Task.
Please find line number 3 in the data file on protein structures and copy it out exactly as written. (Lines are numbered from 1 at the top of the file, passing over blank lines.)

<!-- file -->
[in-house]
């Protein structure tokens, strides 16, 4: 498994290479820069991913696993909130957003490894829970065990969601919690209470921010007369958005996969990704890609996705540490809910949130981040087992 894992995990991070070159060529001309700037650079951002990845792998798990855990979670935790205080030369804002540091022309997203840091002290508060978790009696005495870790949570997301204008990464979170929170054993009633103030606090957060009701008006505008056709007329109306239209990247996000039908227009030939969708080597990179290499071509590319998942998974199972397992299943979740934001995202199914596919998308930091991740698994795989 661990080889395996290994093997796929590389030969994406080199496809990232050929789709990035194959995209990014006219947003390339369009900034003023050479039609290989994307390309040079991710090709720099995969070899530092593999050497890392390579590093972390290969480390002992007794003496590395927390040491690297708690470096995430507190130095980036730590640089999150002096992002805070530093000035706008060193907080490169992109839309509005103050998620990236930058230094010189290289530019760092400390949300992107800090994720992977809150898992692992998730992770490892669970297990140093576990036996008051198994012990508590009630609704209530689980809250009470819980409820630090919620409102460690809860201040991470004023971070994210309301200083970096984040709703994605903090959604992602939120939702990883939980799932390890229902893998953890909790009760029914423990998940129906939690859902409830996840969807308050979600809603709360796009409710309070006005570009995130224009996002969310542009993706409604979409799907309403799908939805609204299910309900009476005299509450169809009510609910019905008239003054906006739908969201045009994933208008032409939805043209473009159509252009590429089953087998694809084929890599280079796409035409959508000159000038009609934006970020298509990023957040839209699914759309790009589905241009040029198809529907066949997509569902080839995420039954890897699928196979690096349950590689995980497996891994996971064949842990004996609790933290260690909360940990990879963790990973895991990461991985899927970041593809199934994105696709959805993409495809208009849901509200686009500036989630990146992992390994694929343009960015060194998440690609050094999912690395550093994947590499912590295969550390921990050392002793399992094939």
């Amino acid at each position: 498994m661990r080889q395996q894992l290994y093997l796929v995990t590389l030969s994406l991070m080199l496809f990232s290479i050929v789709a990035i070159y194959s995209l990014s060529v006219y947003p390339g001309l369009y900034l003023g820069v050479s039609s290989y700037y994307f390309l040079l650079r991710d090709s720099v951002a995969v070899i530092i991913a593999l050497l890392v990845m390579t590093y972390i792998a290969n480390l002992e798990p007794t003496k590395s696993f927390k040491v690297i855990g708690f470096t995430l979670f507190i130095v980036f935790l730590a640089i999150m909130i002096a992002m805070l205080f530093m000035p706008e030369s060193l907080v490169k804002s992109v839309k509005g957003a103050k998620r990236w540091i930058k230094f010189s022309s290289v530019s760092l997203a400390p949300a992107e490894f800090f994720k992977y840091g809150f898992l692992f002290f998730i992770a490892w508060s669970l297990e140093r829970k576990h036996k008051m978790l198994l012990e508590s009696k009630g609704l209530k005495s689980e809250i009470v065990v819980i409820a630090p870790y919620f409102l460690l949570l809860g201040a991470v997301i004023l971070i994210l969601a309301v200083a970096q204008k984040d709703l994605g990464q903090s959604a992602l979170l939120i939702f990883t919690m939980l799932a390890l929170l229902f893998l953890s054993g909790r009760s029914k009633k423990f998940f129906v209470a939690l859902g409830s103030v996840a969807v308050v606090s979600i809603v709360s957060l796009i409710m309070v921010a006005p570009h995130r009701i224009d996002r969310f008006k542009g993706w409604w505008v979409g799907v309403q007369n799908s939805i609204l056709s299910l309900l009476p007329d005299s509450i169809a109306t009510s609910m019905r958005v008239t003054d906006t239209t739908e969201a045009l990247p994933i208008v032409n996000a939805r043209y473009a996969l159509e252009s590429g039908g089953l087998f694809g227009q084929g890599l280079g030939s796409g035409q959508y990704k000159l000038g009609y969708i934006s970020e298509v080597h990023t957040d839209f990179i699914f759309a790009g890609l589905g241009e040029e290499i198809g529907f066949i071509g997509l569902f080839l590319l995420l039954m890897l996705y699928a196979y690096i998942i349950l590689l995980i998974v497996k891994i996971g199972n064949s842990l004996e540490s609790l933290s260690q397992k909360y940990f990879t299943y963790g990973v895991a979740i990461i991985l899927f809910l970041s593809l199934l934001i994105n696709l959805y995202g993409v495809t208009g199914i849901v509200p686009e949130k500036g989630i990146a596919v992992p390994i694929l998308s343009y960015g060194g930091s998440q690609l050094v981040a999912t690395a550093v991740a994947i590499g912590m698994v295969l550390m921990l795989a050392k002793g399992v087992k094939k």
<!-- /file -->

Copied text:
């Amino acid at each position: 498994m661990r080889q395996q894992l290994y093997l796929v995990t590389l030969s994406l991070m080199l496809f990232s290479i050929v789709a990035i070159y194959s995209l990014s060529v006219y947003p390339g001309l369009y900034l003023g820069v050479s039609s290989y700037y994307f390309l040079l650079r991710d090709s720099v951002a995969v070899i530092i991913a593999l050497l890392v990845m390579t590093y972390i792998a290969n480390l002992e798990p007794t003496k590395s696993f927390k040491v690297i855990g708690f470096t995430l979670f507190i130095v980036f935790l730590a640089i999150m909130i002096a992002m805070l205080f530093m000035p706008e030369s060193l907080v490169k804002s992109v839309k509005g957003a103050k998620r990236w540091i930058k230094f010189s022309s290289v530019s760092l997203a400390p949300a992107e490894f800090f994720k992977y840091g809150f898992l692992f002290f998730i992770a490892w508060s669970l297990e140093r829970k576990h036996k008051m978790l198994l012990e508590s009696k009630g609704l209530k005495s689980e809250i009470v065990v819980i409820a630090p870790y919620f409102l460690l949570l809860g201040a991470v997301i004023l971070i994210l969601a309301v200083a970096q204008k984040d709703l994605g990464q903090s959604a992602l979170l939120i939702f990883t919690m939980l799932a390890l929170l229902f893998l953890s054993g909790r009760s029914k009633k423990f998940f129906v209470a939690l859902g409830s103030v996840a969807v308050v606090s979600i809603v709360s957060l796009i409710m309070v921010a006005p570009h995130r009701i224009d996002r969310f008006k542009g993706w409604w505008v979409g799907v309403q007369n799908s939805i609204l056709s299910l309900l009476p007329d005299s509450i169809a109306t009510s609910m019905r958005v008239t003054d906006t239209t739908e969201a045009l990247p994933i208008v032409n996000a939805r043209y473009a996969l159509e252009s590429g039908g089953l087998f694809g227009q084929g890599l280079g030939s796409g035409q959508y990704k000159l000038g009609y969708i934006s970020e298509v080597h990023t957040d839209f990179i699914f759309a790009g890609l589905g241009e040029e290499i198809g529907f066949i071509g997509l569902f080839l590319l995420l039954m890897l996705y699928a196979y690096i998942i349950l590689l995980i998974v497996k891994i996971g199972n064949s842990l004996e540490s609790l933290s260690q397992k909360y940990f990879t299943y963790g990973v895991a979740i990461i991985l899927f809910l970041s593809l199934l934001i994105n696709l959805y995202g993409v495809t208009g199914i849901v509200p686009e949130k500036g989630i990146a596919v992992p390994i694929l998308s343009y960015g060194g930091s998440q690609l050094v981040a999912t690395a550093v991740a994947i590499g912590m698994v295969l550390m921990l795989a050392k002793g399992v087992k094939k």